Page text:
You Do WHAT for a Living?!

I frequently get asked how I ended up doing in home pet euthanasia. It's certainly not what I pictured using my veterinary degree for while I was in school or my early positions as an associate in general practice veterinary offices.

 Dr. Rathjens (left) with her childhood dog, Rudy, and younger sister. Yes, this is indeed a picture puzzle. Very 90s.

Dr. Rathjens (left) with her childhood dog, Rudy, and younger sister. Yes, this is indeed a picture puzzle. Very 90s.

One of my first experiences with veterinarian medicine was taking our family dog, Rudy, to be euthanized the winter of my freshman year of high school. He had been diagnosed with Congestive Heart Failure a few months prior and despite treatment, he was starting to become lethargic, missing more meals than not, and having trouble breathing normally; all signs that the end was near.

When we arrived at the clinic, I was adamant that I would stay with him throughout the procedure. I remember the veterinarian coming in, me sobbing, and Rudy passing away. I also remember that despite my heartbreak, I was absolutely certain that we were doing the right thing for Rudy and that letting him go was the most loving, respectful, and selfless course we could take in that situation.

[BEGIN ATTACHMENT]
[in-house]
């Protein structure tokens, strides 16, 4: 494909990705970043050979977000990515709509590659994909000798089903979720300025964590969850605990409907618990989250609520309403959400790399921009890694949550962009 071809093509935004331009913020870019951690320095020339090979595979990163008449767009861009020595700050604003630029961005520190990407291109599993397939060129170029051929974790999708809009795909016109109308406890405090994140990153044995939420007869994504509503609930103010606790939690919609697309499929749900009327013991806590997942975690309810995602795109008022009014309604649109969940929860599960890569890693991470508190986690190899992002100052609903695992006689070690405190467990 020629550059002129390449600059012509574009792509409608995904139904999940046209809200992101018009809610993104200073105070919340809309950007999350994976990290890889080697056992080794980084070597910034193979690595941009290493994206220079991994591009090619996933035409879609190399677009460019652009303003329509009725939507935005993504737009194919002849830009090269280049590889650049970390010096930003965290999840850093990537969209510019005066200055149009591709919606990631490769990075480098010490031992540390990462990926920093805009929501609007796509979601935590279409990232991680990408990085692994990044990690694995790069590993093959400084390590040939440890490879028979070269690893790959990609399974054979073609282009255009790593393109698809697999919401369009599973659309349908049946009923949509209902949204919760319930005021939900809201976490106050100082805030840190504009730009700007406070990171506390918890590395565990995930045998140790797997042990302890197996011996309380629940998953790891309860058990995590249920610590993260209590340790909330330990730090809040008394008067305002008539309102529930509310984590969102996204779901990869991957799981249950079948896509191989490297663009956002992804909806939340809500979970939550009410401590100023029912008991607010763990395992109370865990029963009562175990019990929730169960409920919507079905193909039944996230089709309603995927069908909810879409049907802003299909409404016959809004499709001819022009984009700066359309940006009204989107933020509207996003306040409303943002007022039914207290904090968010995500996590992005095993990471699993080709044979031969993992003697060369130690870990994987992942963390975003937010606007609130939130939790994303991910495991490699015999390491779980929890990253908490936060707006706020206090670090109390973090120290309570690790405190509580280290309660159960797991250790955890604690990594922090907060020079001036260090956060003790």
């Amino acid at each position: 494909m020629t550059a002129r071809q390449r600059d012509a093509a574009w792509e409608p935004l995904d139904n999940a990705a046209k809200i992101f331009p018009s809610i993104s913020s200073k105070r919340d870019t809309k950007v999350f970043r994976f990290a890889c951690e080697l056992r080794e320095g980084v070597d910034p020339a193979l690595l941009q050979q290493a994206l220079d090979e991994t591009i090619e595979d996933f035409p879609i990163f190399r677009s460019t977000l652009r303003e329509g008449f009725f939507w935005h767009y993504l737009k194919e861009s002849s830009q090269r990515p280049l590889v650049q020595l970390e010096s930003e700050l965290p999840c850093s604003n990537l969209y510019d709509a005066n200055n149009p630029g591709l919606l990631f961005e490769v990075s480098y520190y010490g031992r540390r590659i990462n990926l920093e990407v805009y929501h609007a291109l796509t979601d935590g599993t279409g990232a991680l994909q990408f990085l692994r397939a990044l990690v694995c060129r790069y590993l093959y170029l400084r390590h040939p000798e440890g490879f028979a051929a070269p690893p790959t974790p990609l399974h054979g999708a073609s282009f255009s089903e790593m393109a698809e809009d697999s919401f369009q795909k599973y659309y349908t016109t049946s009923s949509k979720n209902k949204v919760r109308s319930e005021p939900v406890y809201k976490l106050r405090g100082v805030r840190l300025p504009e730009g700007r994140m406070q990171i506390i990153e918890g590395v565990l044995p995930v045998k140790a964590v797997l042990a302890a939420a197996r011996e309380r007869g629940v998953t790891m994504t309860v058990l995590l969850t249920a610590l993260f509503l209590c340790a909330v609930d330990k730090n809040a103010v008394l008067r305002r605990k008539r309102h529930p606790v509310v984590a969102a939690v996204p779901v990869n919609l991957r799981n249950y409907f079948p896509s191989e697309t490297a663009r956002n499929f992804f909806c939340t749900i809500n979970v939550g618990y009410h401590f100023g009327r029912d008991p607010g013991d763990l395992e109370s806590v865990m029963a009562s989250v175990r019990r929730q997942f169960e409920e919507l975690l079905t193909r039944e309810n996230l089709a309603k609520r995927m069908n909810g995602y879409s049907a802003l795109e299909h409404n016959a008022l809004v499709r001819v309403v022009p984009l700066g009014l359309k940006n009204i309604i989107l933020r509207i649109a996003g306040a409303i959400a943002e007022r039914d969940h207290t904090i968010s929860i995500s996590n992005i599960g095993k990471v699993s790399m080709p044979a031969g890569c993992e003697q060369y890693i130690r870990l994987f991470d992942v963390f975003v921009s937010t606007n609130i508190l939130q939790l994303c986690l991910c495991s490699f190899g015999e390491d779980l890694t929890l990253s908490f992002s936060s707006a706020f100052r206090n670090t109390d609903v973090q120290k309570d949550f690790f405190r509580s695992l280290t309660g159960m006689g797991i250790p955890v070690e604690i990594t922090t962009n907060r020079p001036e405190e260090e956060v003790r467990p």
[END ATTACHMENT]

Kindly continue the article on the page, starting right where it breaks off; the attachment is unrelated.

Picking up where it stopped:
As a veterinarian now, I have continued to feel that euthanasia is a gift, a hard and painful gift for us to give, but a gift nonetheless. At each of my appointments, I feel tremendous sadness for the individual or family experiencing loss, but I also feel gratitude that they are putting their pet’s needs first and that they found the best way possible to do the euthanasia by choosing an in-home provider. (I've previously written about the benefits of in-home pet euthanasia)

I can not reverse terminal disease and I can not make dogs or cats live to be 50 years old, but I can honor their lives by allowing them a peaceful, private passing and by providing support to their families as they experience this difficult transition. This is why I do what I do. 

-Clare Rathjens, DVM

 

**Next week we’ll talk about the difficult topic of decision making around euthanasia**

Pet EuthanasiaClare Rathjens